Four Lessons Learned at AIDS 2016
July 29, 2016
This month, HRC joined over 18,000 HIV and AIDS activists, advocates and researchers in Durban, South Africa to kick off the 21st International AIDS Conference. While the world has changed dramatically since Durban, South Africa hosted the International AIDS Conference 16 years ago, HIV awareness, research and activism continues around the globe. Here are four important takeaways from AIDS 2016:
- There's now even more proof that people living with HIV cannot transmit the virus if they are virally suppressed. In 2008, the Swiss National AIDS Commission issued a landmark document now referred to as the "Swiss Statement." In it, the country's foremost HIV experts concluded that a person living with HIV, who has consistently taken their HIV medication, would be incapable of passing the virus onto a partner. At AIDS 2016, researchers from the PARTNER study agreed. Their study, which began in 2010 and is ongoing, has yet to find a single linked case of HIV transmission among 888 mixed-status couples. The results are even more outstanding considering the researchers have documented more than 50,000 instances of condomless sex since the study first started.
- PrEP can work for the people who need it the most. In the U.S., Pre-Exposure Prophylaxis (PrEP) use is on the rise, with at least 60,000-70,000 Americans currently using the regimen. However, uptake has primarily been concentrated among older, white gay men. Two studies presented at AIDS 2016 may hold the key to reaching more diverse populations:
- PrEP among youth: Sybil Hosek from Stroger Hospital in Chicago presented findings from her research study looking at PrEP use among adolescent gay and bisexual men between the ages of 15-17. Hosek found that daily use of Truvada among the youth was high during the first few months of the study, but that it trailed off once they switched from monthly to quarterly follow-up visits. Hosek also found PrEP to be safe and generally well tolerated by the young men in the study, and that there were no statistically significant increases in reported sexually transmitted infections or condomless sex acts.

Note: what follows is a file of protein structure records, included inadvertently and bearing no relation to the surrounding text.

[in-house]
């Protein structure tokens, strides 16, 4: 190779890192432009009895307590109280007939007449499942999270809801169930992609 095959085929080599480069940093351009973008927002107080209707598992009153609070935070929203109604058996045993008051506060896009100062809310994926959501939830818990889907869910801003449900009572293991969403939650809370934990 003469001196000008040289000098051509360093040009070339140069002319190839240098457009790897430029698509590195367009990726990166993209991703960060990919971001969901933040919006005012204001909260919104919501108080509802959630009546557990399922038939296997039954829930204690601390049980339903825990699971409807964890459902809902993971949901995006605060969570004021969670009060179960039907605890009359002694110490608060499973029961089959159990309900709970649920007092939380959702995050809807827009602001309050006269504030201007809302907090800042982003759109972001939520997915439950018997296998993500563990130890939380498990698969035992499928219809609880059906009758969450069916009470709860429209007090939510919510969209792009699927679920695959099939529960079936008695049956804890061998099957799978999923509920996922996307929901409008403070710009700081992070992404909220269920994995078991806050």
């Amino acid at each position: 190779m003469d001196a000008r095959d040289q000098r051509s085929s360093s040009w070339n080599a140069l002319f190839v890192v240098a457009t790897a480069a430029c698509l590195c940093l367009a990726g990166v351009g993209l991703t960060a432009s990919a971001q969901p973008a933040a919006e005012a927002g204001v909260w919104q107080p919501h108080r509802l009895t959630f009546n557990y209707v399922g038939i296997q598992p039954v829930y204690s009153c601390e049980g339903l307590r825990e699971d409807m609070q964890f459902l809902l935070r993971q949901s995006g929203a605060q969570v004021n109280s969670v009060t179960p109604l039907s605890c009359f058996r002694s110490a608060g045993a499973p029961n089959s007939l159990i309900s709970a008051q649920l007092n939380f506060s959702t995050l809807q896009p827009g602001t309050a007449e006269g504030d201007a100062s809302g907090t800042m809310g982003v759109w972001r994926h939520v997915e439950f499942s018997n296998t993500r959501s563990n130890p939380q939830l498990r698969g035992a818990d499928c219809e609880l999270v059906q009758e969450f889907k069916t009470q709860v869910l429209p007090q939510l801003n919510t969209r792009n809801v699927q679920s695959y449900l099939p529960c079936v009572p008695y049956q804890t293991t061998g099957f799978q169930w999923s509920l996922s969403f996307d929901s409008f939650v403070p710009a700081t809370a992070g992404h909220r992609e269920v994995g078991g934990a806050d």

- PrEP among Black gay and bisexual men: Investigators from the HIV Prevention Trials Network (HPTN) 073 study revealed that high uptake of PrEP among young, Black gay and bisexual men is indeed possible if they are provided theory-based, culturally-tailored counseling. HPTN 073 is groundbreaking not only because it answers a public health question that has vexed researchers for years -- Can young, Black men who have sex with men successfully use and adhere to PrEP? -- but also because it is the first, major study in the U.S. to be led by a research team consisting entirely of Black gay men.
- Young women and girls remain heavily impacted by HIV and AIDS, especially in Sub-Saharan Africa. Starting with a special session entitled "What a Girl Wants," AIDS 2016 repeatedly emphasized the need to expand HIV prevention and treatment options for young women and girls worldwide. Conference attendees heard promising news concerning vaginal rings and other medical technologies coming down the pipeline, and they learned about the impact of HIV on female sex workers and transgender women in various countries, including South Africa.
- Leadership matters. Several A-list celebrities lent voice to the cause at AIDS 2016, including actress Charlize Theron, Sir Elton John and his partner David Furnish, and Prince Harry of England. John joined AIDS 2016 to unveil the newest grant recipients of a LGBTQ rapid response fund he created in partnership with PEPFAR. Prince Harry invoked the memory of his mother, Princess Diana, in a well-received speech to HIV activists weeks after he got tested for HIV live on camera.
HRC is committed to working with our allies, partners, members and supporters to end the HIV epidemic and the stigma surrounding HIV. For more information about our work, click here. For other important takeaways from AIDS 2016, click here.
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Please note: Knowledge about HIV changes rapidly. Note the date of this summary's publication, and before treating patients or employing any therapies described in these materials, verify all information independently. If you are a patient, please consult a doctor or other medical professional before acting on any of the information presented in this summary. For a complete listing of our most recent conference coverage, click here.